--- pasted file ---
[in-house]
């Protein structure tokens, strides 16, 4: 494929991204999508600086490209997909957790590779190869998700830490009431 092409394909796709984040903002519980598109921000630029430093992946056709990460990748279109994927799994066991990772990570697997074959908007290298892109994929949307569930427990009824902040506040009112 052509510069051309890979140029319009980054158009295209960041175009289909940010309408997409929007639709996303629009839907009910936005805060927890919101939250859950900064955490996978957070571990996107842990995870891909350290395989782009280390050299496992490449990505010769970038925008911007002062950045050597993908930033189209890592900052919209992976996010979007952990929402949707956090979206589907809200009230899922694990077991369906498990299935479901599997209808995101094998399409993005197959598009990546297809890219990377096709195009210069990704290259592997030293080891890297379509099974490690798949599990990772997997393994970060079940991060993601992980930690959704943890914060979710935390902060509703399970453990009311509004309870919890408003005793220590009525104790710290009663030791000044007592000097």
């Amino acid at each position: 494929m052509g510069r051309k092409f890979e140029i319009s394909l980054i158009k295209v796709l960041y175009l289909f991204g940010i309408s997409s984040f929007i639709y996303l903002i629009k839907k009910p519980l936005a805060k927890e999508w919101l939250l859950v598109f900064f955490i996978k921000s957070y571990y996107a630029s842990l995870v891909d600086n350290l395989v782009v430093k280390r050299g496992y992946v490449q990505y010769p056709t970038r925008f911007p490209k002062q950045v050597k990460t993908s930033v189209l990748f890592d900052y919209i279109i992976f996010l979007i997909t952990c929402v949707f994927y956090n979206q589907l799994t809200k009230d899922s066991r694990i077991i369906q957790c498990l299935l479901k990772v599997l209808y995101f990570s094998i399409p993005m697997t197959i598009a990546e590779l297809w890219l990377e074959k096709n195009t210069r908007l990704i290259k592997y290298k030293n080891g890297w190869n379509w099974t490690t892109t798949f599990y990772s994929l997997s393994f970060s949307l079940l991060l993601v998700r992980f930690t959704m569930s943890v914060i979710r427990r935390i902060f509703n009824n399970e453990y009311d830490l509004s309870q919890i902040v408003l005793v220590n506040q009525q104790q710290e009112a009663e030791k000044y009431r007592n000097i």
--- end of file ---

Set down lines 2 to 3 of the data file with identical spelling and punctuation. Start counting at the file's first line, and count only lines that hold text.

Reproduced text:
């Protein structure tokens, strides 16, 4: 494929991204999508600086490209997909957790590779190869998700830490009431 092409394909796709984040903002519980598109921000630029430093992946056709990460990748279109994927799994066991990772990570697997074959908007290298892109994929949307569930427990009824902040506040009112 052509510069051309890979140029319009980054158009295209960041175009289909940010309408997409929007639709996303629009839907009910936005805060927890919101939250859950900064955490996978957070571990996107842990995870891909350290395989782009280390050299496992490449990505010769970038925008911007002062950045050597993908930033189209890592900052919209992976996010979007952990929402949707956090979206589907809200009230899922694990077991369906498990299935479901599997209808995101094998399409993005197959598009990546297809890219990377096709195009210069990704290259592997030293080891890297379509099974490690798949599990990772997997393994970060079940991060993601992980930690959704943890914060979710935390902060509703399970453990009311509004309870919890408003005793220590009525104790710290009663030791000044007592000097």
């Amino acid at each position: 494929m052509g510069r051309k092409f890979e140029i319009s394909l980054i158009k295209v796709l960041y175009l289909f991204g940010i309408s997409s984040f929007i639709y996303l903002i629009k839907k009910p519980l936005a805060k927890e999508w919101l939250l859950v598109f900064f955490i996978k921000s957070y571990y996107a630029s842990l995870v891909d600086n350290l395989v782009v430093k280390r050299g496992y992946v490449q990505y010769p056709t970038r925008f911007p490209k002062q950045v050597k990460t993908s930033v189209l990748f890592d900052y919209i279109i992976f996010l979007i997909t952990c929402v949707f994927y956090n979206q589907l799994t809200k009230d899922s066991r694990i077991i369906q957790c498990l299935l479901k990772v599997l209808y995101f990570s094998i399409p993005m697997t197959i598009a990546e590779l297809w890219l990377e074959k096709n195009t210069r908007l990704i290259k592997y290298k030293n080891g890297w190869n379509w099974t490690t892109t798949f599990y990772s994929l997997s393994f970060s949307l079940l991060l993601v998700r992980f930690t959704m569930s943890v914060i979710r427990r935390i902060f509703n009824n399970e453990y009311d830490l509004s309870q919890i902040v408003l005793v220590n506040q009525q104790q710290e009112a009663e030791k000044y009431r007592n000097i």